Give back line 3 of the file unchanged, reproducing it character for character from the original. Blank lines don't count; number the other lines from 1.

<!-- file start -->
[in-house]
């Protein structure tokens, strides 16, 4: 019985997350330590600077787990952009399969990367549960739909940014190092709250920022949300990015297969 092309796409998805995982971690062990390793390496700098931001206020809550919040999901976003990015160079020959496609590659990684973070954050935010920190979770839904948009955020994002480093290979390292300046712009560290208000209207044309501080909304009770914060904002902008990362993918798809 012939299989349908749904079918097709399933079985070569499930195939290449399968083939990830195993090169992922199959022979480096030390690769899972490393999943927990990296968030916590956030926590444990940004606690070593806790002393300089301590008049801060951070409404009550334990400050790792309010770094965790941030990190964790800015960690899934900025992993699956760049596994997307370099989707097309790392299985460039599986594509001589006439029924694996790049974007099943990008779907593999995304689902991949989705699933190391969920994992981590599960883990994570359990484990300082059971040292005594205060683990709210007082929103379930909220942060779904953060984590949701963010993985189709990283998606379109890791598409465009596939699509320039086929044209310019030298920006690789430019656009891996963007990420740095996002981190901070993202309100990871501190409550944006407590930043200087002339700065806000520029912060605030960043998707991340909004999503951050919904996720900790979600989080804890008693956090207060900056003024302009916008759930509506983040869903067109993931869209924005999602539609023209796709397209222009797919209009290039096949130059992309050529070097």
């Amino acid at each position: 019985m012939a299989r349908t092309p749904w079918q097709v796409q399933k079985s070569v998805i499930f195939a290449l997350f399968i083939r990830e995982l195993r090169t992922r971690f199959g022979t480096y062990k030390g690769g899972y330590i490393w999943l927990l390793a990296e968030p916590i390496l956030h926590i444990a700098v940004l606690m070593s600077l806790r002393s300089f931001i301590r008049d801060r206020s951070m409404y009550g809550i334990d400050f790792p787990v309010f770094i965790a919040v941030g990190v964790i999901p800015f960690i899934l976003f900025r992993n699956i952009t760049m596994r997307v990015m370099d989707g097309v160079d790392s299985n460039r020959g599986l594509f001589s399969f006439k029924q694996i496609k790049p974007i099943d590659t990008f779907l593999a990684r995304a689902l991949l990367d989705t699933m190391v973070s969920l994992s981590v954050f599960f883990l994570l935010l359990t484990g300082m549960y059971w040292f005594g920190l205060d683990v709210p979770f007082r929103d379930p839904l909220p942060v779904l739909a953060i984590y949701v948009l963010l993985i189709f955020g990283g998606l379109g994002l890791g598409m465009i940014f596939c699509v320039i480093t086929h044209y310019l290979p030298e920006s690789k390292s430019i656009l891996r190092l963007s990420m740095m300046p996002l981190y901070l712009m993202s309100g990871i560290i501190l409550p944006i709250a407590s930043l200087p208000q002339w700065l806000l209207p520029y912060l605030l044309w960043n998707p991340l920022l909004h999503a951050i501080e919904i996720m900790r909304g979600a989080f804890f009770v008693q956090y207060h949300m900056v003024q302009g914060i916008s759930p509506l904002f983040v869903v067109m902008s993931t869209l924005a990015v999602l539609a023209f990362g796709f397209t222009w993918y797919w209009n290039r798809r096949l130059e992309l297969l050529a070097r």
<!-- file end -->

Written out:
């Amino acid at each position: 019985m012939a299989r349908t092309p749904w079918q097709v796409q399933k079985s070569v998805i499930f195939a290449l997350f399968i083939r990830e995982l195993r090169t992922r971690f199959g022979t480096y062990k030390g690769g899972y330590i490393w999943l927990l390793a990296e968030p916590i390496l956030h926590i444990a700098v940004l606690m070593s600077l806790r002393s300089f931001i301590r008049d801060r206020s951070m409404y009550g809550i334990d400050f790792p787990v309010f770094i965790a919040v941030g990190v964790i999901p800015f960690i899934l976003f900025r992993n699956i952009t760049m596994r997307v990015m370099d989707g097309v160079d790392s299985n460039r020959g599986l594509f001589s399969f006439k029924q694996i496609k790049p974007i099943d590659t990008f779907l593999a990684r995304a689902l991949l990367d989705t699933m190391v973070s969920l994992s981590v954050f599960f883990l994570l935010l359990t484990g300082m549960y059971w040292f005594g920190l205060d683990v709210p979770f007082r929103d379930p839904l909220p942060v779904l739909a953060i984590y949701v948009l963010l993985i189709f955020g990283g998606l379109g994002l890791g598409m465009i940014f596939c699509v320039i480093t086929h044209y310019l290979p030298e920006s690789k390292s430019i656009l891996r190092l963007s990420m740095m300046p996002l981190y901070l712009m993202s309100g990871i560290i501190l409550p944006i709250a407590s930043l200087p208000q002339w700065l806000l209207p520029y912060l605030l044309w960043n998707p991340l920022l909004h999503a951050i501080e919904i996720m900790r909304g979600a989080f804890f009770v008693q956090y207060h949300m900056v003024q302009g914060i916008s759930p509506l904002f983040v869903v067109m902008s993931t869209l924005a990015v999602l539609a023209f990362g796709f397209t222009w993918y797919w209009n290039r798809r096949l130059e992309l297969l050529a070097r």